Renovations at the Jones Beach Theater bring in new decor, food and beverage options to guests. NewsdayTV's Elisa DiStefano repots.  Credit: Newsday/Thomas A. Ferrara

Concertgoers at Jones Beach are in for a different experience after an ongoing multiyear renovation process that includes a new entrance, better seating, shorter restroom lines and easier access for performers. 

Marking the 72nd anniversary of the Jones Beach Theater, now known as the Northwell at Jones Beach Theater, the venue unveiled the latest set of renovations to the multimillion dollar project Thursday.

The official reopening is Saturday, with the Outlaw Music Festival featuring Willie Nelson and Bob Dylan at 5:30 p.m. Organizers said Long Islanders will see the difference right from the start. 

“When they park their car, they’ll see an amazing entranceway [and] an amazing difference on how they are processed through that entranceway,” said George Gorman, regional director of New York State Parks.

There were also major upgrades to the theater's interior. The venue’s courtyard was expanded, and concession and restroom facilities have been upgraded. More upgrades are scheduled in the future but those unveiled Thursday are considered among the most significant, organizers said.

Tom See, head of Live Nation Entertainment, the company that partnered with the state parks department to do the renovations, said they have tried to address long lines in restrooms and concessions.

“We've increased our restroom size by 20% and we've increased our food and beverage offerings by 30%,” See said. “We want them to enjoy the show, spend less time in line, [and] be able to relax with their friends and family while they’re here.”

Renovations also included a new open-air patio, merchandise stands, a two-floor VIP club and upgrades to seating.

A new VIP club added to the renovated Northwell at...

A new VIP club added to the renovated Northwell at Jones Beach Theater, as seen on Thursday. Credit: Newsday/Alejandra Villa Loarca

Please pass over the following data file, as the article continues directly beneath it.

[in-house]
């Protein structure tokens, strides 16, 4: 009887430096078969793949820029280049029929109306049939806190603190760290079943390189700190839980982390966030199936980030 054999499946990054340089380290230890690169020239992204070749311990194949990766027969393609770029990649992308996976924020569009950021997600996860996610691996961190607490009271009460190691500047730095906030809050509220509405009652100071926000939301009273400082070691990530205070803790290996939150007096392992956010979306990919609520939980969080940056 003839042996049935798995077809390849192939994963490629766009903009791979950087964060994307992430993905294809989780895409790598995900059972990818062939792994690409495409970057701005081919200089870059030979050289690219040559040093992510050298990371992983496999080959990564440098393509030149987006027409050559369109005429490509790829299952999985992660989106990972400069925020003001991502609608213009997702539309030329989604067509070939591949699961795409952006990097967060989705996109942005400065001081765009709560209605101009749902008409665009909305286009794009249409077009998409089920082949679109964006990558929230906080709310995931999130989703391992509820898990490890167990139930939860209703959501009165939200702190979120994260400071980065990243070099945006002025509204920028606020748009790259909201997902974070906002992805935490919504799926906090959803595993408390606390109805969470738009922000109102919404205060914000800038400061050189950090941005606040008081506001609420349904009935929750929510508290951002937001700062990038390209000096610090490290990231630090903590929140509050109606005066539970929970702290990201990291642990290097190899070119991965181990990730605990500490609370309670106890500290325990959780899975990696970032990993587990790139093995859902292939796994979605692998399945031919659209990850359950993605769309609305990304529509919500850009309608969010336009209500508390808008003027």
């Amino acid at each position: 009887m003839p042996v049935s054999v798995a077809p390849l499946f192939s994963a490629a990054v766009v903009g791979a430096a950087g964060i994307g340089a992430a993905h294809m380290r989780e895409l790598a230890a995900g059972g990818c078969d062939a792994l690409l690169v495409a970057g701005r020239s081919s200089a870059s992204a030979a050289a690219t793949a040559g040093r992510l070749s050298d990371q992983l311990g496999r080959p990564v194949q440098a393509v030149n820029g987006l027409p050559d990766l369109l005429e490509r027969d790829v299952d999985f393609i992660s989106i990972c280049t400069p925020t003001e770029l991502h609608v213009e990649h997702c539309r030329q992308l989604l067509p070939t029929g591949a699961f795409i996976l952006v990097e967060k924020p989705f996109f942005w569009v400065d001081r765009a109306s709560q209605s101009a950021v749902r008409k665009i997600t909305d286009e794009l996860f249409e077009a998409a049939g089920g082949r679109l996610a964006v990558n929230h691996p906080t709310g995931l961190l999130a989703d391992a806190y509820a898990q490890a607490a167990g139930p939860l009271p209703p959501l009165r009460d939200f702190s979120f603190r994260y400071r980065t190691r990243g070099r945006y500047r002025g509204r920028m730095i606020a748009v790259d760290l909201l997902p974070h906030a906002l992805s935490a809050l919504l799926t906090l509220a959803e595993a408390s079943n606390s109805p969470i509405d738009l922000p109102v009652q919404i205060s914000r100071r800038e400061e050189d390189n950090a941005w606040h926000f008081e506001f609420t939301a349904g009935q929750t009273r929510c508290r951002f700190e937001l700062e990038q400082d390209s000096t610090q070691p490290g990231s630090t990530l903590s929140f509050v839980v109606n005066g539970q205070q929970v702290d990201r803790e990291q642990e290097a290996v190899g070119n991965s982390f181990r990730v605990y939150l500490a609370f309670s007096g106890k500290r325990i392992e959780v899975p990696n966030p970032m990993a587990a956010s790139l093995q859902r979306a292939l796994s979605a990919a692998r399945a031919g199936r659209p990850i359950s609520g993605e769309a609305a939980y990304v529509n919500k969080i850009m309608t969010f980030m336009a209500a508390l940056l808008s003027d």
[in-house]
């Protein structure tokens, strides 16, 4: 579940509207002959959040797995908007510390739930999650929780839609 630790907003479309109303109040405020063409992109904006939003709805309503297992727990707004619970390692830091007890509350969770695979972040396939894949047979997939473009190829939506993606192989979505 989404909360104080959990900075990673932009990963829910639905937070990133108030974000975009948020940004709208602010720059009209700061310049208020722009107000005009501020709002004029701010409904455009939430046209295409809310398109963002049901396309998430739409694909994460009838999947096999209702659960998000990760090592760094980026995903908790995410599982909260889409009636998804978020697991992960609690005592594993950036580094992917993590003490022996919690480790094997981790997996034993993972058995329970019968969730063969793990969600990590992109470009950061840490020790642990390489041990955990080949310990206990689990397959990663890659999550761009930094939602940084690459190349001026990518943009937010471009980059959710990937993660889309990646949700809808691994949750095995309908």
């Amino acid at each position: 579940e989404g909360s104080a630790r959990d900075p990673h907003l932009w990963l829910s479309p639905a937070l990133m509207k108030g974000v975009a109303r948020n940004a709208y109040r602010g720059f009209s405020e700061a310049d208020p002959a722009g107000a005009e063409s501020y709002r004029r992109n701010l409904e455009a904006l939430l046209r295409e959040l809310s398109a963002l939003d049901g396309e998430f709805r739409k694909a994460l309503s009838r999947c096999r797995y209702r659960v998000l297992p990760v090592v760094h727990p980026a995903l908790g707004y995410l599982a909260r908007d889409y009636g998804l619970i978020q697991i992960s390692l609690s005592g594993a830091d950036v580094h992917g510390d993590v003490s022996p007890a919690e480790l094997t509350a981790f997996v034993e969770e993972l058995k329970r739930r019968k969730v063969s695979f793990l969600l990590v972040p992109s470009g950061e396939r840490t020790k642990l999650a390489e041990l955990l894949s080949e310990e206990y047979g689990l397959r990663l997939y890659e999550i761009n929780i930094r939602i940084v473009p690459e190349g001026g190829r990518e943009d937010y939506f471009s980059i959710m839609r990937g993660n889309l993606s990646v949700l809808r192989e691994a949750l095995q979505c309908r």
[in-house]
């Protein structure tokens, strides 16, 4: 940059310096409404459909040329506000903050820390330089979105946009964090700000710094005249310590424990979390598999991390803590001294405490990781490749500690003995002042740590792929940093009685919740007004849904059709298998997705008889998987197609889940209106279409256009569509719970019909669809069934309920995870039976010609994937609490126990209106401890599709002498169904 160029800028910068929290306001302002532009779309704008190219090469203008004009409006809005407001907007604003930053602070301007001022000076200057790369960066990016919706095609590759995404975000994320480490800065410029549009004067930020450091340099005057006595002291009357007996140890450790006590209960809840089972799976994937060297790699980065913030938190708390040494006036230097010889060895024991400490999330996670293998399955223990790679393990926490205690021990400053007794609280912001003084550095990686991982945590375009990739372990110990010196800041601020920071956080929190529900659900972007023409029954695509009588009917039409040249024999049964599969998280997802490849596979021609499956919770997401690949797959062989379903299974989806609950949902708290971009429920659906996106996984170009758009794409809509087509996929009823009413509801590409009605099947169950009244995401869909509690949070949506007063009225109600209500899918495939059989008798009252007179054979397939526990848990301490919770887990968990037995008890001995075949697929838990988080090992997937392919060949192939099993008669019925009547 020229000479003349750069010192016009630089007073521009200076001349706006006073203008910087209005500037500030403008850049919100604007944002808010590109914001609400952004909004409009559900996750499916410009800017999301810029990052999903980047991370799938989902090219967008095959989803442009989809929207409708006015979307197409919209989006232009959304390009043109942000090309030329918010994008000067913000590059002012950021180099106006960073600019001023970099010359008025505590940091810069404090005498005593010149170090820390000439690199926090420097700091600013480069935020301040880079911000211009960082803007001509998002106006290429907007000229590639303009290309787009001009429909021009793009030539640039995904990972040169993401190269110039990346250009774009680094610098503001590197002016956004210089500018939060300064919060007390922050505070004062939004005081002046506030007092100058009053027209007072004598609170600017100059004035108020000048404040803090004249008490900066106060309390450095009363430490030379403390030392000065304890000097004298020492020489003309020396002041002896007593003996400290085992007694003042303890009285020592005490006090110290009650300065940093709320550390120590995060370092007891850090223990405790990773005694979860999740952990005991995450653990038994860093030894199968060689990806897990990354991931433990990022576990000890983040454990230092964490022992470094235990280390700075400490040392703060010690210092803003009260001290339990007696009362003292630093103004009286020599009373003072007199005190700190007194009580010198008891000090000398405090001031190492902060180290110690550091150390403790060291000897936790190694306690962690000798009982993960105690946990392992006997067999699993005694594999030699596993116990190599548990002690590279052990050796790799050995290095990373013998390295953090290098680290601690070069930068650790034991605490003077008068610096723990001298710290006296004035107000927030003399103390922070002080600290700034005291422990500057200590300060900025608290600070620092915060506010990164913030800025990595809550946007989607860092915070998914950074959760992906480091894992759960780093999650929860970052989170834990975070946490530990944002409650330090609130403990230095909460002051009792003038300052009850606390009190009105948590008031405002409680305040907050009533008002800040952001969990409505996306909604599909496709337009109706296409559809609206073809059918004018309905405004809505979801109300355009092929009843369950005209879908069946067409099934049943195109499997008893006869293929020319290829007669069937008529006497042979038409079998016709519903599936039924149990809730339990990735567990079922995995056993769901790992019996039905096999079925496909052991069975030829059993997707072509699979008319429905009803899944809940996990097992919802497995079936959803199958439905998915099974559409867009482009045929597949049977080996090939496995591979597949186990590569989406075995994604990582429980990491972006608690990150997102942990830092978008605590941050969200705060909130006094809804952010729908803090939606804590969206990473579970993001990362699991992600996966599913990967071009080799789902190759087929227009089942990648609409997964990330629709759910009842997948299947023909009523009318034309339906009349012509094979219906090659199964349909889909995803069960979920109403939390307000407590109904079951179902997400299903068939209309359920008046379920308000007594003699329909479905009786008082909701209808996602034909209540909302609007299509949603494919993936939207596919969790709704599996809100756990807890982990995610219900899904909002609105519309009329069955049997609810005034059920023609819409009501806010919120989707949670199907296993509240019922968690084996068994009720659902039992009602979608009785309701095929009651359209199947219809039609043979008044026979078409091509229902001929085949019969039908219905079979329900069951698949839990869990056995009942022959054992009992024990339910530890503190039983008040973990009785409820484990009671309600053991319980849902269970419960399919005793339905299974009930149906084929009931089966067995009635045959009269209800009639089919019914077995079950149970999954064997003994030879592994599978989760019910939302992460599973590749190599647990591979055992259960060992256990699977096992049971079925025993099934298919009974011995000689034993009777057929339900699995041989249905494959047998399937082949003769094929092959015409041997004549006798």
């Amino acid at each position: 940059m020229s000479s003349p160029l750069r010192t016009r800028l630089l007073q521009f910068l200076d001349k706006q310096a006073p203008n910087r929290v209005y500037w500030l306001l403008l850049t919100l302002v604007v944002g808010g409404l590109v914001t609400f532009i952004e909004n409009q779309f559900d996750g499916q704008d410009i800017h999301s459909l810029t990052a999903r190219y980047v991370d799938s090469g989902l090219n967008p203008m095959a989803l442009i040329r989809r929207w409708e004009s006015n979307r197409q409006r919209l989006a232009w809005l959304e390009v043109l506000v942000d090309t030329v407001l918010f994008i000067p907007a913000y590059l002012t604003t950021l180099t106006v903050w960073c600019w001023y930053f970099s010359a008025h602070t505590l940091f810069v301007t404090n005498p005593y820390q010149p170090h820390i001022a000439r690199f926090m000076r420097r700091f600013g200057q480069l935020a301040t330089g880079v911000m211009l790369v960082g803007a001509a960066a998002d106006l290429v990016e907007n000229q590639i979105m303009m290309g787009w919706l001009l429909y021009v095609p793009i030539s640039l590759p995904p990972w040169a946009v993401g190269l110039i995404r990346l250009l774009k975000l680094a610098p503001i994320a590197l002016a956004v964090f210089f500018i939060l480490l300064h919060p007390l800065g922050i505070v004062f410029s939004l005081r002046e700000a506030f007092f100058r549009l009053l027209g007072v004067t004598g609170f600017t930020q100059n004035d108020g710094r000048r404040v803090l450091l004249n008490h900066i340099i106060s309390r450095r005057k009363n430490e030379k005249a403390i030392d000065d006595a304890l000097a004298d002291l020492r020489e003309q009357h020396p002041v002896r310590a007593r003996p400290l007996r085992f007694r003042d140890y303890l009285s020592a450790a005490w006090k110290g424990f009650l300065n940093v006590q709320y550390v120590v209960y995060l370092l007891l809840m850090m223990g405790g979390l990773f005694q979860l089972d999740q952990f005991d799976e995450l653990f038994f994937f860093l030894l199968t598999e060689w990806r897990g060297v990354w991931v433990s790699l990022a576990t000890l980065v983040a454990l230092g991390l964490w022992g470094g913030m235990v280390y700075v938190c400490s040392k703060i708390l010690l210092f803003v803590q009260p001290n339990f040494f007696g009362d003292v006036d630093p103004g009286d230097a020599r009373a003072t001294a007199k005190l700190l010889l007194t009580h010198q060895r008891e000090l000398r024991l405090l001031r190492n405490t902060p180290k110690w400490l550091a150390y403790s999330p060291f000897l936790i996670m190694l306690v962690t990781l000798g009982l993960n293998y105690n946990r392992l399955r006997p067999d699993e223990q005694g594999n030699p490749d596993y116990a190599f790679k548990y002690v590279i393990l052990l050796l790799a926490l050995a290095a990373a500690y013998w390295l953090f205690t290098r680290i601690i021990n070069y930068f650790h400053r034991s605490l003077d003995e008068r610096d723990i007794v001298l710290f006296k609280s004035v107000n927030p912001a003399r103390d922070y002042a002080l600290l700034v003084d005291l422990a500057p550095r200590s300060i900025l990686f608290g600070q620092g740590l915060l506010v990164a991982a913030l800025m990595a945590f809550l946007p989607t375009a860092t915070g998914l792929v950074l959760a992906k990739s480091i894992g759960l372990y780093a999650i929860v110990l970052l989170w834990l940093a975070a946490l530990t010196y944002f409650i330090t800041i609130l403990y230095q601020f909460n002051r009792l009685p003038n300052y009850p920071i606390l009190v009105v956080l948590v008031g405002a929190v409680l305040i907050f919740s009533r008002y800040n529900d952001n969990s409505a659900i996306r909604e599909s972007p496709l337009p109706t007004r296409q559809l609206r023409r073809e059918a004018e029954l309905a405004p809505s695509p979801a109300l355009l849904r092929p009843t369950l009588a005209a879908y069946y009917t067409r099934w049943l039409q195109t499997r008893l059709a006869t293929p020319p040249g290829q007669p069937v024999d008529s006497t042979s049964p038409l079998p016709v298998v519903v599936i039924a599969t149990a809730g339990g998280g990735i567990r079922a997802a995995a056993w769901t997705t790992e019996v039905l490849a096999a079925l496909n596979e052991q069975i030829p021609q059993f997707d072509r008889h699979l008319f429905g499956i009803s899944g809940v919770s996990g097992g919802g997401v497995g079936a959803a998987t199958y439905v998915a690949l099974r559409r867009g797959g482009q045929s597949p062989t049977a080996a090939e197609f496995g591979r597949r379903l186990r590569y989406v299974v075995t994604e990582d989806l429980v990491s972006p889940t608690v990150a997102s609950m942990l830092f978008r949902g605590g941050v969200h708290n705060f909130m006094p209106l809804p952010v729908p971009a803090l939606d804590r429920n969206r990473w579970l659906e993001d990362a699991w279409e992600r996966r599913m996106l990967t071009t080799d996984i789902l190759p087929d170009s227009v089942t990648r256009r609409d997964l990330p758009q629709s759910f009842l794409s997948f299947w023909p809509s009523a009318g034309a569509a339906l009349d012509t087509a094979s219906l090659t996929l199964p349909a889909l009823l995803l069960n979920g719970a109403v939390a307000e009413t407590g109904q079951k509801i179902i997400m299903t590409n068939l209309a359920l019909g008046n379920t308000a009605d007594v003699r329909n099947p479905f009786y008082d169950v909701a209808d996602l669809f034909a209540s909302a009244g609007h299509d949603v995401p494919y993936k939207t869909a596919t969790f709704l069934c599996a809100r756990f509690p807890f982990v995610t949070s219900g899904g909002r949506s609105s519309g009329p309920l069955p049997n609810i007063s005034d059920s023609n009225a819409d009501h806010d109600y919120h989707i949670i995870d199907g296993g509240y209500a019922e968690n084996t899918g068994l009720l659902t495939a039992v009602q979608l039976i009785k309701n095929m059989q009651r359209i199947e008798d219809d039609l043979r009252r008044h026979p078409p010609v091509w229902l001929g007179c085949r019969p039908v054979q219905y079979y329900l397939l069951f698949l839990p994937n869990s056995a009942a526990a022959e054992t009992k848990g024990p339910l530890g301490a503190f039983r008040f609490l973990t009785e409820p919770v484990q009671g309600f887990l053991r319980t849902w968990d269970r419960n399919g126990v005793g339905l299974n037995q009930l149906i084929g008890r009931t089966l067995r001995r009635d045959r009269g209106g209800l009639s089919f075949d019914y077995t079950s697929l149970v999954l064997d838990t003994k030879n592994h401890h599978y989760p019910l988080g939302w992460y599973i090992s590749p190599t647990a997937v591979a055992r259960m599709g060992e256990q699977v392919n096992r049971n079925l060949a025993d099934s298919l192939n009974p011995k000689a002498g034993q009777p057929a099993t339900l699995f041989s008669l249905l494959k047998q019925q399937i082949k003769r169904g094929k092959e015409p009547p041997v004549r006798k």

“As part of the reconstruction of the main seating section, 7,000 seats were replaced,” Gorman said. “And they've added amenities for the performers and their roadies.”

Gorman said the venue was originally not designed to handle the load-in and load-out process of setting up a performance. With the upgrades, Gorman  said the theater has been redesigned to accommodate tour buses and tractor trailers so they can go in and out of the venue more efficiently.

Since the beach is on the National Register of Historic Places, designers worked closely with the Historic Preservation Office to re-imagine the venue, Gorman said.

“It’s iconic Jones Beach, that surfside beach side look and feel,” See said. “So you've got the vintage type of lettering that's out here, we wanted to make sure that we kept that history in place.”

The theater opened in 1952 as Jones Beach Marine Theater with 8,200 seats, Gorman said. It underwent extensive renovations in 1991 and 1992, adding a second level and increasing the capacity to 11,200 seats. The capacity was expanded again in 1998 to nearly 15,000 open-air seats.

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